Asiana Airlines A350
South Korea’s second largest full-service carrier Asiana Airlines Inc. boasted improvement in flight delays as the airliner struggles to regain consumer confidence and draw a potential candidate to take over the company put up for sale by parent group and creditors.
According to the carrier on Wednesday, Asiana Airlines’ on-time departure and arrival rate for the first five months this year rose 4.9 percentage points on domestic routes and 2.4 percentage points on international routes from a year ago.
The number of flights reporting departure delays by more than three hours due to maintenance also more than halved this year, it added. An averaged 0.23 percent of all aircrafts departed more than three hours late per month last year, but the ratio plunged to 0.09 percent in the January-May period this year.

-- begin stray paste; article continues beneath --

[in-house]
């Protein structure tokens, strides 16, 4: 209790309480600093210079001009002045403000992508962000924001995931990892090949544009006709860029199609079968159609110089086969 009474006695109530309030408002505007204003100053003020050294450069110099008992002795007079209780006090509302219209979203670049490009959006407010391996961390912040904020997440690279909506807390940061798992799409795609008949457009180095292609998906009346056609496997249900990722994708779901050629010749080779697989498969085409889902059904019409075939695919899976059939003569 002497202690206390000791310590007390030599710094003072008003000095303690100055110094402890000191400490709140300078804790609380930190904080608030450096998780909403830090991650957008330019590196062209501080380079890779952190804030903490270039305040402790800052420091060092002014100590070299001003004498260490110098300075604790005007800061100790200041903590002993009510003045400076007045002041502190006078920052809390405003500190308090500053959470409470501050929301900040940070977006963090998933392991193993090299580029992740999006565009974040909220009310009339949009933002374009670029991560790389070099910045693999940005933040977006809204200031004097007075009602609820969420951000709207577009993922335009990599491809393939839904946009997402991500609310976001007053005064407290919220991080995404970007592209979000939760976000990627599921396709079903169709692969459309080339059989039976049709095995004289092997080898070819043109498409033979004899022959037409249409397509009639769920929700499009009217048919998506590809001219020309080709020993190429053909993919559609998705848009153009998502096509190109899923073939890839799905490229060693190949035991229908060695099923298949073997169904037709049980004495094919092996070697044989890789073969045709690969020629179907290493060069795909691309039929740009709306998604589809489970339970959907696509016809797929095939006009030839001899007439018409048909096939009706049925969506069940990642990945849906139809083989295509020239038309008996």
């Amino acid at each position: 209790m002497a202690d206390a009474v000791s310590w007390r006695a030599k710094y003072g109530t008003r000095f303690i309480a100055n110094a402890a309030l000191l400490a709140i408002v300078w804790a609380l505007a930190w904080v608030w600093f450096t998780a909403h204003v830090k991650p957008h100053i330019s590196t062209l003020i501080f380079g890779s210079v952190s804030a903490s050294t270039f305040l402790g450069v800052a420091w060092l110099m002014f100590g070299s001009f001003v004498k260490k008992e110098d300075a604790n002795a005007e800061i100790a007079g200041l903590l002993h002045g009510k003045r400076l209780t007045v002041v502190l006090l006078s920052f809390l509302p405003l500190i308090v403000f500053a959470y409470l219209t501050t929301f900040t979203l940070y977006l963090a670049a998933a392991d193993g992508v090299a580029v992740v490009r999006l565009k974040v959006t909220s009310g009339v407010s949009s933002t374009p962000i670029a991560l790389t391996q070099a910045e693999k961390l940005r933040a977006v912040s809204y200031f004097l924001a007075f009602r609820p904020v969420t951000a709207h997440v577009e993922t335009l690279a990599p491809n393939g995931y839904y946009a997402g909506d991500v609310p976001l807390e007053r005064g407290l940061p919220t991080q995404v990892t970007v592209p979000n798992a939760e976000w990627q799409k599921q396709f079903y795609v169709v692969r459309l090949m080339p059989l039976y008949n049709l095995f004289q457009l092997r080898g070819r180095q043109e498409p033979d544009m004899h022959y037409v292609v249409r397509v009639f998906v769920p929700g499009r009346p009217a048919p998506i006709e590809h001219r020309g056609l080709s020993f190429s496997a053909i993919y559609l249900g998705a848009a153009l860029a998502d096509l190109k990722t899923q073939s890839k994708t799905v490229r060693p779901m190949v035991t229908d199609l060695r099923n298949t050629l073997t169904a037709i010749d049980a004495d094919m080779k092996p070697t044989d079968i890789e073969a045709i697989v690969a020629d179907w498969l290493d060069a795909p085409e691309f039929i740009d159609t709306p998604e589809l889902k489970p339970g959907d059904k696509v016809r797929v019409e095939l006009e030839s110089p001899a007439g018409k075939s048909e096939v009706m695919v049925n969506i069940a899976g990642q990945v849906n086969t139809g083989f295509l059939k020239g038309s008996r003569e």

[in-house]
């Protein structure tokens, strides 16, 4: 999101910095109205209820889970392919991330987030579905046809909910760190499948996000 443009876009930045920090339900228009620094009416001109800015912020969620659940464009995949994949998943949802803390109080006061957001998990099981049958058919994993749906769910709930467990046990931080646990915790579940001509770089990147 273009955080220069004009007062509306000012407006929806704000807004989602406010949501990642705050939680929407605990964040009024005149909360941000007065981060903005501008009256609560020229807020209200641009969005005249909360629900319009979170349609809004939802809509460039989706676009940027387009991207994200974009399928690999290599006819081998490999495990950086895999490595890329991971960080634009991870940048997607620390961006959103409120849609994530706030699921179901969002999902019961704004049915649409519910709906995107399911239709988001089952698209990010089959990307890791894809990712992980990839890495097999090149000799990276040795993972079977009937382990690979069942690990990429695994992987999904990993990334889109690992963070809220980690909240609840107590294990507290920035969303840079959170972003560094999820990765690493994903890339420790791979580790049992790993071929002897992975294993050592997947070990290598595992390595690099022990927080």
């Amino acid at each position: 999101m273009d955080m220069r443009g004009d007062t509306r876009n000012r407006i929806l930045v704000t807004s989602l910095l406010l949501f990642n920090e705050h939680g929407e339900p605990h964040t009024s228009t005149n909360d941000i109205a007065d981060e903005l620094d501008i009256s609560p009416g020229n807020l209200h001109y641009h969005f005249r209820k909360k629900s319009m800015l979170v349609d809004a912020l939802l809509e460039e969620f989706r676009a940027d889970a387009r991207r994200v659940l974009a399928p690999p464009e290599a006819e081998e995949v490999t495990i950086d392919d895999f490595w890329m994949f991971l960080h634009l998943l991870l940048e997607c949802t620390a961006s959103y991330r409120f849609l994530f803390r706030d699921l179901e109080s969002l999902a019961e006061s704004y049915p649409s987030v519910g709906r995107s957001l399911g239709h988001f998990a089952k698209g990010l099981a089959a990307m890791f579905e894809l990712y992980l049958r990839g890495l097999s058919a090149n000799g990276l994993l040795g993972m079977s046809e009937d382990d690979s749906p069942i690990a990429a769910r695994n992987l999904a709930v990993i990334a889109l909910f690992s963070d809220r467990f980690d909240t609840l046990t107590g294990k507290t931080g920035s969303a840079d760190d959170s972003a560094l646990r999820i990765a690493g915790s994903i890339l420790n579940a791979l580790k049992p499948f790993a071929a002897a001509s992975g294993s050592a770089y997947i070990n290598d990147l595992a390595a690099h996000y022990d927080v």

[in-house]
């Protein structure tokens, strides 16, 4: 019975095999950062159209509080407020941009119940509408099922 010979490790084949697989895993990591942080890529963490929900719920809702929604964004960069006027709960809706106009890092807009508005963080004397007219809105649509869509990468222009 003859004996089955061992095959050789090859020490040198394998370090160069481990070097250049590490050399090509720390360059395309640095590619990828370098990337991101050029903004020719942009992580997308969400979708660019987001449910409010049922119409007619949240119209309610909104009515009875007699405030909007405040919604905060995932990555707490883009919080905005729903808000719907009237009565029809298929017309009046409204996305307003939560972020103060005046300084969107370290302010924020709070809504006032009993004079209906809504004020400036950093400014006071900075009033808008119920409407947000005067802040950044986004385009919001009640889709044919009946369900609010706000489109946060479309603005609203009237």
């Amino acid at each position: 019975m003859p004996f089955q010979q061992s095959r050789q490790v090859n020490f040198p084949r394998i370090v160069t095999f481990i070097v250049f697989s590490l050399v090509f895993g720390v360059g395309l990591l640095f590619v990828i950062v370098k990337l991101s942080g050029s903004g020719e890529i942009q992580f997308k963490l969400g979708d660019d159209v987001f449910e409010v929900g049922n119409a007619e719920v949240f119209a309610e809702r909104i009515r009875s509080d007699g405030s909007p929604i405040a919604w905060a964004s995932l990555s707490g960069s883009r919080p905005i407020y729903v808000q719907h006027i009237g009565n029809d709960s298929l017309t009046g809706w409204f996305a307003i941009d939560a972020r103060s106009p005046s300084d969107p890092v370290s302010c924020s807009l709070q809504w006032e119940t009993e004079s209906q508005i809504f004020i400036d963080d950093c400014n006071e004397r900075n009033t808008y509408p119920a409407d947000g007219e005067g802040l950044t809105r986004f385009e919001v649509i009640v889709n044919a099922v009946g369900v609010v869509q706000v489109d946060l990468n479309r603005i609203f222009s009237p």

Asiana Airlines owed the improvements to better weather conditions, eased congestion of airways and its regular preemptive repairs and maintenance efforts.
The carrier early this year drew up measures to enhance the reliability of its aircraft maintenance. On top of the 892.2 billion won maintenance plan for this year, it allocated an additional 68 billion won to buy more aircraft parts. Total annual budget for maintenance this year was up 30 percent from last year.
Asiana Airlines also is planning to add more new planes to have a fleet of 34 newest models by 2023 – 19 units of A350 and 15 units of A321 Neo. Four A350 units are added this year, and old planes will be reduced to 10 over the next four years.
In early April, its biggest shareholder Kumho Industrial Co. agreed to sell its entire 33.5 percent stake in the airline in return for 1.6 trillion won ($1.35 billion) in financial support from creditors to keep the debt-ridden carrier afloat. Asiana Airlines has been also putting efforts to restructure the business and improve the efficiency.
By Chun Gyung-woon and Lee Ha-yeon
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